Beresford, George Thomas (1781–1839), politician and soldier, was born 12 February 1781, third son of George de la Poer Beresford (1734/5–1800), 2nd earl of Tyrone (1763–89) and 1st marquess of Waterford (cr. 1789), MP for Co. Waterford (1757–60) and for Coleraine (1761–3), and governor of Co. Waterford (1766–1800), and his wife Elizabeth, daughter and heiress of George Henry Monck of Charleville, Co. Cork. Educated at Eton (1791–3), he became a cornet in the 13th Dragoons in 1794 and captain in the 88th Foot (Connaught Rangers) in July 1796, serving in the East Indies till early 1799. He was promoted major of the 6th Dragoon Guards (1800), lieutenant-colonel of Dillon's regiment (1803), and major-general (1814). As soon as he came of age, he was elected MP for Co. Londonderry (1802–12); he subsequently sat for Coleraine (1812–14) and Co. Waterford (1814–26). As a member of the Beresford interest headed by his elder brother Henry de la Poer Beresford (23 May 1772–16 July 1826), 3rd earl of Tyrone (1789–1800), 2nd marquess of Waterford, MP for Co. Londonderry (1790–1800), and governor of Co. Waterford (1801–26), George generally supported the government. He rarely spoke in parliament, but consistently voted against catholic emancipation. He was appointed privy councillor in 1812, comptroller of the royal household (1812–30), governor of Co. Waterford (1826–39) and colonel of the county militia (1826–39).
In August 1825 a group of Co. Waterford catholics and liberals, led by Thomas Wyse (qv), set up an election committee to challenge the Beresfords in the forthcoming general election. Although there were forty-one catholic voters for every protestant in Waterford, the constituency had returned a Beresford for the past seventy years, and had been uncontested since 1806. This challenge to a bulwark of protestant ascendancy provided one of the most closely watched contests of the entire election. The committee chose as their candidate a local pro-emancipation landlord, Henry Villiers Stuart (qv), and spent over £10,000 in canvassing the county's freeholders to support him. Despite his opposition to emancipation, Beresford was a reasonably popular figure in the county: he was an amiable man who possessed no great talent or zeal for politics and only reluctantly engaged in the cut and thrust of a contested election. His election agents played into the hands of the Catholic Association by issuing two addresses which denounced ‘the demagogues of the Association; vilified the priests; [and] spurned the people as superstitious slaves’ (Wyse, 271). Effectively organised by Wyse in a peaceful and ordered campaign, large numbers of catholic freeholders openly defied their landlords and cast their votes for Stuart and the sitting pro-catholic whig, Richard Power, MP for Co. Waterford (1814–30). As the tide turned against Beresford, Daniel O'Connell (qv) went to Waterford to act as Stuart's counsel. Excitement mounted and the cry throughout the county was ‘High for Stuart. Down with Lord George. Down with the protestants’ (Reynolds, 96). Beresford withdrew from the contest after four days, and on 1 July 1826 Stuart and Power were elected by margins of more than 800 votes. Beresford later complained bitterly of clerical intimidation of voters. His resounding defeat at Waterford gave a great boost to the campaign for emancipation, inspired similar shows of defiance elsewhere, and heralded the decline of Beresford power in Ireland.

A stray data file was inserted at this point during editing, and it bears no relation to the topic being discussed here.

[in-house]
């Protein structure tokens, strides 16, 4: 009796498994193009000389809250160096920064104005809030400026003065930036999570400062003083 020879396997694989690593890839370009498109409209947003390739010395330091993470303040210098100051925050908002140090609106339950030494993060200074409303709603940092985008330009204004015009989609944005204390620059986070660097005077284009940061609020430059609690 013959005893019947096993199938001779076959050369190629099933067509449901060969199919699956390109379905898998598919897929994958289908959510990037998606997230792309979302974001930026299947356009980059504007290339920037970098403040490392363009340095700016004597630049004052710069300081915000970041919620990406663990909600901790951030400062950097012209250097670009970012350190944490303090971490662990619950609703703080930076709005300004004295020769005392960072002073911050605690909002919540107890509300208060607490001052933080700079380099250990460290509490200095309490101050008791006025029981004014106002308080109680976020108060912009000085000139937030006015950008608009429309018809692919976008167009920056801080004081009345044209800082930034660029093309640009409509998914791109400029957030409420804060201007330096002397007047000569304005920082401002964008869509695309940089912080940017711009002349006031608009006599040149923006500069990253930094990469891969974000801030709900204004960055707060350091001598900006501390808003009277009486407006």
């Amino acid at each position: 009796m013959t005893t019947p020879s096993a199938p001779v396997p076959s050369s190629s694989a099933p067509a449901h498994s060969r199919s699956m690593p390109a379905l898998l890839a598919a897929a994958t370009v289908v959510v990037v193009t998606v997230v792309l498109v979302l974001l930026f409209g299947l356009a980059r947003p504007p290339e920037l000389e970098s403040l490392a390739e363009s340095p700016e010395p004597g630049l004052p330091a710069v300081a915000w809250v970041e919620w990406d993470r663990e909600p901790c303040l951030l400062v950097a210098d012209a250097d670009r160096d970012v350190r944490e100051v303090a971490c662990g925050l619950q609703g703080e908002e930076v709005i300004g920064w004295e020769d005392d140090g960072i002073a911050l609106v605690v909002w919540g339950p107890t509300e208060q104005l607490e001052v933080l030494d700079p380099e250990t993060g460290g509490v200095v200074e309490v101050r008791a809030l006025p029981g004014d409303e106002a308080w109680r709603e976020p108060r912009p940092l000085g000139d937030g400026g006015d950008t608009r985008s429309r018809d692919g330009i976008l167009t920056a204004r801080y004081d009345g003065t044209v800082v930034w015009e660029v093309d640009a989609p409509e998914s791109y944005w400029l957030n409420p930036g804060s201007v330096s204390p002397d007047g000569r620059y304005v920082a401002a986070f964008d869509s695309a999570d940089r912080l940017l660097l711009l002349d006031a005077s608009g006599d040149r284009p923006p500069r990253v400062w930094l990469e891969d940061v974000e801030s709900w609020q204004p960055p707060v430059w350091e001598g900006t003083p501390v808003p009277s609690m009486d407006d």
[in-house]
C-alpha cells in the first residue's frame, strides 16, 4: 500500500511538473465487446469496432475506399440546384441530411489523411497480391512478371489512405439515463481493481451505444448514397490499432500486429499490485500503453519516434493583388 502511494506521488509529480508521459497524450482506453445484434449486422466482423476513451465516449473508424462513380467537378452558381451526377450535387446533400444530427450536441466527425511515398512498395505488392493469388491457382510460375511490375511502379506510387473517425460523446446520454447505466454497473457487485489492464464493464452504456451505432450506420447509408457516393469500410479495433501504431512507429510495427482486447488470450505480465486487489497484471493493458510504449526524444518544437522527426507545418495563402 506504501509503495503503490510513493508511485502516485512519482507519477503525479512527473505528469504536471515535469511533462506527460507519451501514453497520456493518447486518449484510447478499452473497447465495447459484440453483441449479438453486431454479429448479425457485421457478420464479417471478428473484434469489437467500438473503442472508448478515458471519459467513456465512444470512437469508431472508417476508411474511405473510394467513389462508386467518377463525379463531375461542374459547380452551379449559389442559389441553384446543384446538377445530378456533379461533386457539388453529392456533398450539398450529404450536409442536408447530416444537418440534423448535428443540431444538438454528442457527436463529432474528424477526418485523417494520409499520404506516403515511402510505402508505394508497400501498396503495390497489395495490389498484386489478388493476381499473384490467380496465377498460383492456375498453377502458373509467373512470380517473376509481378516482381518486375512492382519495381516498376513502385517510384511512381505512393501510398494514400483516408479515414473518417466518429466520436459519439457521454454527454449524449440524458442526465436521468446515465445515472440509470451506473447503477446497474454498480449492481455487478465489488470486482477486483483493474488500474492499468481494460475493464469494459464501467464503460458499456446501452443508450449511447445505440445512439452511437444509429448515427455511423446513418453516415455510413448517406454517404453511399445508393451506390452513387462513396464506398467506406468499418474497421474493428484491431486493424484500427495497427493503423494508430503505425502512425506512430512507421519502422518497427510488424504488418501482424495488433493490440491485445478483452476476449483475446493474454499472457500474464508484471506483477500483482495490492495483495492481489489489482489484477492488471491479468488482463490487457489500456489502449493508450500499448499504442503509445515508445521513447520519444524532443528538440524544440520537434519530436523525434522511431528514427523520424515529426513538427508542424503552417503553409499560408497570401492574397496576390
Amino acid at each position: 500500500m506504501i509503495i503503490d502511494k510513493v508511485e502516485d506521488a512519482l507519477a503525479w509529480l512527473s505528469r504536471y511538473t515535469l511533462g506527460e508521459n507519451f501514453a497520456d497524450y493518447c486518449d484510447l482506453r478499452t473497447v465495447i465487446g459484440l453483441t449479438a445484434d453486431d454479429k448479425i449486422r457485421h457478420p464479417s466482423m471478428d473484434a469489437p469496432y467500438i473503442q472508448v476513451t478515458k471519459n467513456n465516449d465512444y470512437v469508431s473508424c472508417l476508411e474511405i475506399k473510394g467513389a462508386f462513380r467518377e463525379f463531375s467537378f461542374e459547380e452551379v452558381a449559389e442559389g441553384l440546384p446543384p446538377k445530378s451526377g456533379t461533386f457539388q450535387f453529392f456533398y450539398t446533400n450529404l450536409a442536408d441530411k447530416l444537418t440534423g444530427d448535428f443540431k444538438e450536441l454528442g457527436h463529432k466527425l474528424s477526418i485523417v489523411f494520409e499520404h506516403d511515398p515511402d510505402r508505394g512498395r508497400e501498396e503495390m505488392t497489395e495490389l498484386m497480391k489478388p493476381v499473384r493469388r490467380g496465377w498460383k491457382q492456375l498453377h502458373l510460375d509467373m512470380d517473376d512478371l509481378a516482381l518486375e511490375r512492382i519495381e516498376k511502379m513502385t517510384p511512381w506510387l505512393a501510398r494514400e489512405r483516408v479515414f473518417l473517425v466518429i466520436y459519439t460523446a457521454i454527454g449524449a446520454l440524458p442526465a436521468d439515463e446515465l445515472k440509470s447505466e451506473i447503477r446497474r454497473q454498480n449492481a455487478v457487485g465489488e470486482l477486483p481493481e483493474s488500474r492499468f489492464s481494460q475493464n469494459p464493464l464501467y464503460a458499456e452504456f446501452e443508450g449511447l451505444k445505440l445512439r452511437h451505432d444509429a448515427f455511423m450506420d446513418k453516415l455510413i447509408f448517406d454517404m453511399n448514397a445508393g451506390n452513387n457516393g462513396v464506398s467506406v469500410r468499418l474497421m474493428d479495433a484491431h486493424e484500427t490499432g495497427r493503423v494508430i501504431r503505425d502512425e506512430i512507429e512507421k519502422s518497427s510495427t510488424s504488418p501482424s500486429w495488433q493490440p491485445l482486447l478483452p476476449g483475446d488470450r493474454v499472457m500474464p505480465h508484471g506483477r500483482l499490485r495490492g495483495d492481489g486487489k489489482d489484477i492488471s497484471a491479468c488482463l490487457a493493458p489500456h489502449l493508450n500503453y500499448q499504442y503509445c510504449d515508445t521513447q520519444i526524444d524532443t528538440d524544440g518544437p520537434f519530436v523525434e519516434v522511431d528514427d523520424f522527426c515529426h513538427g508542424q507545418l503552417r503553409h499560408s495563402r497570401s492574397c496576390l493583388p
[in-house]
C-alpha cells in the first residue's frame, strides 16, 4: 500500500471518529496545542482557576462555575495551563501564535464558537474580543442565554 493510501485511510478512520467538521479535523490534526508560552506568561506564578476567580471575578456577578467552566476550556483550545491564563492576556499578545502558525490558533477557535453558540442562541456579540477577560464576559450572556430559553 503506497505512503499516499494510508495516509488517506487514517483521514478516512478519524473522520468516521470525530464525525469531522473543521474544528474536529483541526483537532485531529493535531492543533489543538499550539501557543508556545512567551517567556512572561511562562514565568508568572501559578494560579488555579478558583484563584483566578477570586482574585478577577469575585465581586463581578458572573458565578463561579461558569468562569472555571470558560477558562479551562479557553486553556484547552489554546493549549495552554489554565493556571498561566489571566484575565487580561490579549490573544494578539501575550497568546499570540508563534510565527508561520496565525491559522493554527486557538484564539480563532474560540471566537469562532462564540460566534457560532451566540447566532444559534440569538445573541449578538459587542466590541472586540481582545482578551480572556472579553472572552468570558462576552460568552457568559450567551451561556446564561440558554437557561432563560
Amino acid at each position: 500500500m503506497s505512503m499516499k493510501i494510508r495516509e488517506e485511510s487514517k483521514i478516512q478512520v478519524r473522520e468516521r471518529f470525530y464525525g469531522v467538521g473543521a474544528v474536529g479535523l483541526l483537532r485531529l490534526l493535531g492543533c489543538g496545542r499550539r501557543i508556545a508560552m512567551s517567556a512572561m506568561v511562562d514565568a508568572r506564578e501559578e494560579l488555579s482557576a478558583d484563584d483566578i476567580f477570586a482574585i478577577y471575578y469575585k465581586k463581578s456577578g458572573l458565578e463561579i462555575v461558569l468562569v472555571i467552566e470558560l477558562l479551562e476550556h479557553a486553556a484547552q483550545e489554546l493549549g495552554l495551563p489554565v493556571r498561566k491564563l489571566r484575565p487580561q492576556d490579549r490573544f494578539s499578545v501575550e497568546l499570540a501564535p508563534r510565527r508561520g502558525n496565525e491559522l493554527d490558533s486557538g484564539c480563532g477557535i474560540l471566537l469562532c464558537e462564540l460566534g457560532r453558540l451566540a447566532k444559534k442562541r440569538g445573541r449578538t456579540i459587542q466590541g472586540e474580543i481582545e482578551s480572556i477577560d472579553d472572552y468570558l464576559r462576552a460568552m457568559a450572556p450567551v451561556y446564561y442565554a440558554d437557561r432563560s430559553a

In 1827 he was awarded the Grand Cross of Hanover, and promoted lieutenant-general (1830). After tensions had died down and the Beresfords had voted for catholic emancipation, he was returned unopposed as MP for Co. Waterford (1830–31). He died in Armagh 26 October 1839 at the home of his brother, John George Beresford (qv), archbishop of Armagh, and was buried in the family cemetery at Clonegan, Co. Waterford. He married (22 November 1808) Harriet Schutz of Suffolk; they had three daughters.